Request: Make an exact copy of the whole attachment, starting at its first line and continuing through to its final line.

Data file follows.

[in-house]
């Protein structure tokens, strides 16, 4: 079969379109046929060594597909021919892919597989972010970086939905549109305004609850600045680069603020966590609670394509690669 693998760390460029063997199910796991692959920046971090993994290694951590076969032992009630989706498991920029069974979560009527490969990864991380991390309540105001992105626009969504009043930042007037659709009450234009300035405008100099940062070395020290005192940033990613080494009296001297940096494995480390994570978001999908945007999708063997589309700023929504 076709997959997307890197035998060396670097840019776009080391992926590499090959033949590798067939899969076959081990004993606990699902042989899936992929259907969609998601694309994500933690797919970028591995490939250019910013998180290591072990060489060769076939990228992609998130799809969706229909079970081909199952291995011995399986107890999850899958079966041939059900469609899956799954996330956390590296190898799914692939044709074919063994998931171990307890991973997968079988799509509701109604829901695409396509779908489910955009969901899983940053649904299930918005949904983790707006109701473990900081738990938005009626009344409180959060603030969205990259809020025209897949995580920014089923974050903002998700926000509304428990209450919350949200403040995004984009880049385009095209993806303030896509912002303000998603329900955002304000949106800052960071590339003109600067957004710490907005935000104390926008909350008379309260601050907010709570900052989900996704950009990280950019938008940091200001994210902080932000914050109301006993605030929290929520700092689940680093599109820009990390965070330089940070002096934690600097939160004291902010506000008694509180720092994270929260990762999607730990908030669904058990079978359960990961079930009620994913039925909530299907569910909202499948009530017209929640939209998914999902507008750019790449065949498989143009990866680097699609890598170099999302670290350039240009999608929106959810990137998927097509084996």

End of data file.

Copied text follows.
[in-house]
């Protein structure tokens, strides 16, 4: 079969379109046929060594597909021919892919597989972010970086939905549109305004609850600045680069603020966590609670394509690669 693998760390460029063997199910796991692959920046971090993994290694951590076969032992009630989706498991920029069974979560009527490969990864991380991390309540105001992105626009969504009043930042007037659709009450234009300035405008100099940062070395020290005192940033990613080494009296001297940096494995480390994570978001999908945007999708063997589309700023929504 076709997959997307890197035998060396670097840019776009080391992926590499090959033949590798067939899969076959081990004993606990699902042989899936992929259907969609998601694309994500933690797919970028591995490939250019910013998180290591072990060489060769076939990228992609998130799809969706229909079970081909199952291995011995399986107890999850899958079966041939059900469609899956799954996330956390590296190898799914692939044709074919063994998931171990307890991973997968079988799509509701109604829901695409396509779908489910955009969901899983940053649904299930918005949904983790707006109701473990900081738990938005009626009344409180959060603030969205990259809020025209897949995580920014089923974050903002998700926000509304428990209450919350949200403040995004984009880049385009095209993806303030896509912002303000998603329900955002304000949106800052960071590339003109600067957004710490907005935000104390926008909350008379309260601050907010709570900052989900996704950009990280950019938008940091200001994210902080932000914050109301006993605030929290929520700092689940680093599109820009990390965070330089940070002096934690600097939160004291902010506000008694509180720092994270929260990762999607730990908030669904058990079978359960990961079930009620994913039925909530299907569910909202499948009530017209929640939209998914999902507008750019790449065949498989143009990866680097699609890598170099999302670290350039240009999608929106959810990137998927097509084996």